Lycodon rufozonatus

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Dinodon rufozonatum
Dinodon rufozonatum in China 20130628.jpg
Scientific classification e
Kingdom: Animalia
Phylum: Chordata
Class: Reptilia
Order: Squamata
Suborder: Serpentes
Family: Colubridae
Genus: Dinodon
Species: D. rufozonatum
Binomial name
Dinodon rufozonatum
(Cantor, 1842)
  • D. r. rufozonatum (Cantor, 1842)
  • D. r. walli Stejneger, 1907
Synonyms [1]
  • Lycodon rufo-zonatus Cantor, 1842
  • Dinodon cancellatum Duméril & Bibron, 1854
  • Coronella striata Hallowell, 1857

Dinodon rufozonatum is a species of nocturnal snake in the family Colubridae, native to East Asia. It is typically 70 cm (28 in) long, and is considered non-venomous. Two subspecies are recognised, one of which is restricted to the Ryukyu Archipelago.


Dinodon rufozonatum typically grows to a length of around 70 centimetres (28 in), reaching up to 130 cm (51 in) in extreme cases.[2] The head is long and relatively flat, and somewhat separate from the neck. The medium-sized eyes bulge slightly and have vertical pupils. The ventral scales have a strong keel, while the dorsal scales are only faintly keeled; the scale count is typically 17:17:15, but can be up to 21:19:17.[2]


Dinodon rufozonatum is found across a large part of East Asia, from the Korean Peninsula in the north (and extending just into easternmost Russia) to northern Laos and Vietnam in the south; the bulk of its range in found in eastern China.[2] The continental populations are all placed in the nominate subspecies (D. r. rufozonatum); a second subspecies, D. r. walli, is found in the Ryukyu Archipelago of southern Japan.[3]

Behaviour and ecology[edit]

Dinodon rufozonatum lives in a wide variety of habitats; it can be found from near sea level to as high as 2,000 metres (6,600 ft), and is most common near river plains.[2] It is usually found on the ground, but is occasionally seen swimming in streams.[2] It is nocturnal, feeding on fish, frogs, lizards, snakes and young birds.[2] D. rufozonatum has a generally mild disposition, curling into a spherical mass with the head hidden when approached. Individuals can, however, be unpredictable, and some will bite readily.[2] There are very few clinical reports on the toxinology of D. rufozonatum bites, but the species appears to be non-venomous.[2] D. rufozonatum can harbour tapeworms of the genus Spirometra, and the consumption of raw meat from D. rufozonatum has led to cases of human sparganosis in Korea and Japan.[4]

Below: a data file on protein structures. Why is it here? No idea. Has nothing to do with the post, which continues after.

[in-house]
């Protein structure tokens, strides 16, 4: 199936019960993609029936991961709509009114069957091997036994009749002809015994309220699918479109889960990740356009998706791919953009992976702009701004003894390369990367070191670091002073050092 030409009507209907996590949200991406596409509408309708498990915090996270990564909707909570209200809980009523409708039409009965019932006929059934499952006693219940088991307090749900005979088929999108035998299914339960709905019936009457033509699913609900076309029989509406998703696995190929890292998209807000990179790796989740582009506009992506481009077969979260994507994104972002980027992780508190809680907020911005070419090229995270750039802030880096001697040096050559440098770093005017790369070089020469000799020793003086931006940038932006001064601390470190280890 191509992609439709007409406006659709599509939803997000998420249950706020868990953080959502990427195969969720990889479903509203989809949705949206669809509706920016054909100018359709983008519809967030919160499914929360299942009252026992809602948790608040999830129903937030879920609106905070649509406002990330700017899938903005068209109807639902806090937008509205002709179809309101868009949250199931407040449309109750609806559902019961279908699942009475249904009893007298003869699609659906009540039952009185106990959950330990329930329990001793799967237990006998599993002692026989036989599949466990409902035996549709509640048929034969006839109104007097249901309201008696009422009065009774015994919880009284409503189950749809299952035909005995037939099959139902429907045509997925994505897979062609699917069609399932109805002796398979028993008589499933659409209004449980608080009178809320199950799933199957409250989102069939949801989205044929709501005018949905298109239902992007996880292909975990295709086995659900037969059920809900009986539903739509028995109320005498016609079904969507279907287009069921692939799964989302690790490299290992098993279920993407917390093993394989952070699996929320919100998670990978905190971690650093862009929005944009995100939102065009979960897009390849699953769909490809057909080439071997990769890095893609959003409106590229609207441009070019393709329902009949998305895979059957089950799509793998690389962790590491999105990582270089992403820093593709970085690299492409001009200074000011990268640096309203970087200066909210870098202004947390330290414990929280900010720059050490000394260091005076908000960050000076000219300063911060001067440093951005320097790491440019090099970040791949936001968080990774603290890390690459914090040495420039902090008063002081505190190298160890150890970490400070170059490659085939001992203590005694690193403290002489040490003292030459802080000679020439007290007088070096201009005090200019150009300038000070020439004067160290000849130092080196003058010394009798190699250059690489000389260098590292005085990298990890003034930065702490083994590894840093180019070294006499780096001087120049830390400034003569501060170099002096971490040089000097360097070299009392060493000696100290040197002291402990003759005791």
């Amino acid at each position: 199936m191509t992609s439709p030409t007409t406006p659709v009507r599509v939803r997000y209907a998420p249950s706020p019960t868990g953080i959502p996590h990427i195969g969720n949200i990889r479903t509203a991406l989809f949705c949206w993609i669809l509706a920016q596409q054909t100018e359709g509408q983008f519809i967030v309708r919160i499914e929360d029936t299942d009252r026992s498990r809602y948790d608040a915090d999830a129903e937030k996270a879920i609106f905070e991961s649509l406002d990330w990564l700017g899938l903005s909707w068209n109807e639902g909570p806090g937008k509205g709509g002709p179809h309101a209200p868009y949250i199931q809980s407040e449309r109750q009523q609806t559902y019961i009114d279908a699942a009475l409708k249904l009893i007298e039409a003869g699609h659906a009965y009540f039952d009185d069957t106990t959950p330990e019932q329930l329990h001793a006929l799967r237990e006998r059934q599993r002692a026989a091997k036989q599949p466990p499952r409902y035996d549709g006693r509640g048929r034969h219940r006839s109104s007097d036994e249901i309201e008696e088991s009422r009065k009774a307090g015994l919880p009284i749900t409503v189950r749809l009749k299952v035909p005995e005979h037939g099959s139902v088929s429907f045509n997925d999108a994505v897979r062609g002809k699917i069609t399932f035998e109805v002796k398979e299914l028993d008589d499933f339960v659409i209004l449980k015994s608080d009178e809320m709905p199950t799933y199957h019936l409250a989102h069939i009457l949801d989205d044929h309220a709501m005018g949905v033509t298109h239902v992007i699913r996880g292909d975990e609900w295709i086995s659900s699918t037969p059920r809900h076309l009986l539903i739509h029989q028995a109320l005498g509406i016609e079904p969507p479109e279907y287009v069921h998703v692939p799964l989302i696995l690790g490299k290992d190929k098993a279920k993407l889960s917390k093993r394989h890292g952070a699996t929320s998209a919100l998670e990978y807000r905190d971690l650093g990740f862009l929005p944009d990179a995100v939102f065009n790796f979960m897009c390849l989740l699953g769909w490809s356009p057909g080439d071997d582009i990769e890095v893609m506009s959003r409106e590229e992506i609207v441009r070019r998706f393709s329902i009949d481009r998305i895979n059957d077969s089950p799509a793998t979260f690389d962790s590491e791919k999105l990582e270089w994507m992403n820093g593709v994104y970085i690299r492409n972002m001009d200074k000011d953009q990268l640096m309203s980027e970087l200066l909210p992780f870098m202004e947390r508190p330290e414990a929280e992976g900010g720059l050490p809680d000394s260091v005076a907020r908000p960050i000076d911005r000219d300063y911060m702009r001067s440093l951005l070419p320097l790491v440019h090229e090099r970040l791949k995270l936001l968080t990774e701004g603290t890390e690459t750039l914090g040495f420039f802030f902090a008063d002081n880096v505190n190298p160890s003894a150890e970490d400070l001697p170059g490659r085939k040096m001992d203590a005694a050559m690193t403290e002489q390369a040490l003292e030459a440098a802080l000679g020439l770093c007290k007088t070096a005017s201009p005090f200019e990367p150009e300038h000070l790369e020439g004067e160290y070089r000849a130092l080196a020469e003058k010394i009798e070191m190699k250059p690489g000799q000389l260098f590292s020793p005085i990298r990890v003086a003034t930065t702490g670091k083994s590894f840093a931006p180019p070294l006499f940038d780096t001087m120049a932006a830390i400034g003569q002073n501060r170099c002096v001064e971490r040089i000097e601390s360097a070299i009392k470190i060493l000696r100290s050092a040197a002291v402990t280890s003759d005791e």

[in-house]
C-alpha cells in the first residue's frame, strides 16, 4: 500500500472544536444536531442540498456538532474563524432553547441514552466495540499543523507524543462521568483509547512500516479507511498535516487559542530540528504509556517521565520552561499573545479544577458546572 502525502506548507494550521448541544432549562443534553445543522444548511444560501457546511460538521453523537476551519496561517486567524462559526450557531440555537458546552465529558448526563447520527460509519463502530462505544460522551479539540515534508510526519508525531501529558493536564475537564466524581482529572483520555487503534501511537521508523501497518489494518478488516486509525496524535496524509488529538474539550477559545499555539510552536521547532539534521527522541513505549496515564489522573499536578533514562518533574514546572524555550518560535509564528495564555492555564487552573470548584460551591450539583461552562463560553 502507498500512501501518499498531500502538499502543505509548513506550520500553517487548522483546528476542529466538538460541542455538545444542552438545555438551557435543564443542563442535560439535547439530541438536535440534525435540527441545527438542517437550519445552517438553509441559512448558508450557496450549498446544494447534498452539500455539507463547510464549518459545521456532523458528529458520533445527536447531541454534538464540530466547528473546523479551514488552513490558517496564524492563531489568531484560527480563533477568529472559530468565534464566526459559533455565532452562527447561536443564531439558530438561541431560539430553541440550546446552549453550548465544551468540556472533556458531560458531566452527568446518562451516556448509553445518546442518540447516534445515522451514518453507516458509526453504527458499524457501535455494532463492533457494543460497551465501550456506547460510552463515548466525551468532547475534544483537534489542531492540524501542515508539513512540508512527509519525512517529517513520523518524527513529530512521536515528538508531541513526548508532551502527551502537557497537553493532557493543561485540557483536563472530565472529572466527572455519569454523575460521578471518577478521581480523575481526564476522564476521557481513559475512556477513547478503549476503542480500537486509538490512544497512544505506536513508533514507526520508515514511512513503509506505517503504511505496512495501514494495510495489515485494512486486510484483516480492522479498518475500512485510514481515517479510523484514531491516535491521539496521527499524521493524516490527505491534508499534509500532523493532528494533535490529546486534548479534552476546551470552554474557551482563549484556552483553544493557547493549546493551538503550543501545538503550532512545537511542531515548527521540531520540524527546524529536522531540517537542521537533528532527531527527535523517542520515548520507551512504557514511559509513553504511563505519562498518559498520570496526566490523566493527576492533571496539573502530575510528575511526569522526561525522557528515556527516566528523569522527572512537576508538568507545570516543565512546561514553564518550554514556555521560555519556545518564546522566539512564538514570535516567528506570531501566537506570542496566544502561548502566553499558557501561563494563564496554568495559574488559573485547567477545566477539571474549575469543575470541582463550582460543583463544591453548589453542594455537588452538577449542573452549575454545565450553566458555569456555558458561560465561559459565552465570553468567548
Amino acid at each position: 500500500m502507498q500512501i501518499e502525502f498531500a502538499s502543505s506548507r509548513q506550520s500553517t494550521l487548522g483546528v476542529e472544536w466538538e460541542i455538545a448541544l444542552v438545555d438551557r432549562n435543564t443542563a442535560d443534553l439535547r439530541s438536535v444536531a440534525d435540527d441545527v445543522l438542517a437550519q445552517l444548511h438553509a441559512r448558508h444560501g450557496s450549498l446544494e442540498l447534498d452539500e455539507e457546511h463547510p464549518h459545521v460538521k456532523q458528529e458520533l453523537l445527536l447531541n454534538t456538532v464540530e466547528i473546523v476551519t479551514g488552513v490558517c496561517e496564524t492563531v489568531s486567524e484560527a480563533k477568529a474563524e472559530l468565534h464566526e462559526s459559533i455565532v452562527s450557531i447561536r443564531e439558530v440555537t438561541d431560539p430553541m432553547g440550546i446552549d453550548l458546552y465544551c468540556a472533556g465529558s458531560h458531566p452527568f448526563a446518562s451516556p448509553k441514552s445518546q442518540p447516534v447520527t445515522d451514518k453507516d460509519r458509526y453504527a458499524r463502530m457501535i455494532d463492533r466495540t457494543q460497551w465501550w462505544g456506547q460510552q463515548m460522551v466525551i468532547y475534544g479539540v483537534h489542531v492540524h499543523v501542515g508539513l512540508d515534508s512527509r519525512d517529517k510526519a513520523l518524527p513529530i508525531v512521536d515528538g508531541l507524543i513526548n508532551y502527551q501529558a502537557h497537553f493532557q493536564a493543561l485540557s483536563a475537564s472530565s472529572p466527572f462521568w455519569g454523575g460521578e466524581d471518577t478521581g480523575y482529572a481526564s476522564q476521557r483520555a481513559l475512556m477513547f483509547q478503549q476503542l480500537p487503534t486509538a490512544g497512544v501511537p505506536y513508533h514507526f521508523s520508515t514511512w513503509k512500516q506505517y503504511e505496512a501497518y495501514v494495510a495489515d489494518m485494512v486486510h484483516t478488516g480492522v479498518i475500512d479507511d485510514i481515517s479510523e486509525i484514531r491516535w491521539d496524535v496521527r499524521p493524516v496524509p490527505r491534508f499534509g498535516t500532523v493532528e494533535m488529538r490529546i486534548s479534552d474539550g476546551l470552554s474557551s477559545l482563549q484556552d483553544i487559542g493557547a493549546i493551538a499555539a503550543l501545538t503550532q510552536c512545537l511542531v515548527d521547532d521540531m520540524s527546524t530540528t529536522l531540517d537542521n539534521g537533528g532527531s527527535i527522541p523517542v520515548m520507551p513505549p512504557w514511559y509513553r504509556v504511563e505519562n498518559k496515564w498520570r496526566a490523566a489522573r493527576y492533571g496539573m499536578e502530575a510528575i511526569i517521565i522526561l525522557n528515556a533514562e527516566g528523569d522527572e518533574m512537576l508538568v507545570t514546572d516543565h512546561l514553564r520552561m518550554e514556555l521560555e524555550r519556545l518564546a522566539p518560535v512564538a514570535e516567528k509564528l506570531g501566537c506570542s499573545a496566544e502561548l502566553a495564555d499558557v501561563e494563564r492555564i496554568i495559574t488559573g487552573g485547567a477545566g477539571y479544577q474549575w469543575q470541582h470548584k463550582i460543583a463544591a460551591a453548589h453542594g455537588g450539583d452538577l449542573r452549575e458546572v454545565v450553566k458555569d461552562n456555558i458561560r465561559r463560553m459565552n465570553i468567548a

Taxonomic history[edit]

The species was first described by Theodore Edward Cantor in an 1842 paper on the fauna of "Chusan" (Zhoushan, China) in the Annals and Magazine of Natural History.[5] Cantor included it among the "innocuous" (not venomous) species, and described it as "Brown, with numerous transversal crimson bands; the abdominal surface pearl-coloured, spotted with black on the tail".[5]

It is known by several common names, including "Asian king snake",[6] "banded red snake", "red banded krait", "red banded odd-toothed snake" and "red-banded snake".[2]


  1. ^ Peter Uetz & Jakob Hallermann. "Dinodon rufozonatum (Cantor, 1842)". The Reptile Database. Retrieved September 6, 2012. 
  2. ^ a b c d e f g h i "Dinodon rufozonatum". Clinical Toxinology Resources. University of Adelaide. Retrieved September 6, 2012. 
  3. ^ Natalia B. Ananjeva (2006). "Red-banded snake Dinodon rufozonatum (Cantor, 1840)". The Reptiles of Northern Eurasia: Taxonomic Diversity, Distribution, Conservation Status. Series faunistica. 47. Pensoft Publishers. p. 141. ISBN 9789546422699. 
  4. ^ Gordon Charles Cook & Alimuddin Zumla (2009). Manson's Tropical Diseases (22nd ed.). Elsevier Health Sciences. p. 1662. ISBN 9781416044703. 
  5. ^ a b Theodore Edward Cantor (1842). "General features of Chusan, with remarks on the flora and fauna of that island". Annals and Magazine of Natural History. 1st series. 9 (59, 60): 361–371, 481–493. doi:10.5962/bhl.title.6704. 
  6. ^ Simon Dieckmann, Gerrut Norval & Jean-Jay Mao (2010). "A description of an Asian king snake (Dinodon rufozonatum rufozonatum [Cantor, 1842]) clutch size from central western Taiwan" (PDF). Herpetology Notes. 3: 313–314. 

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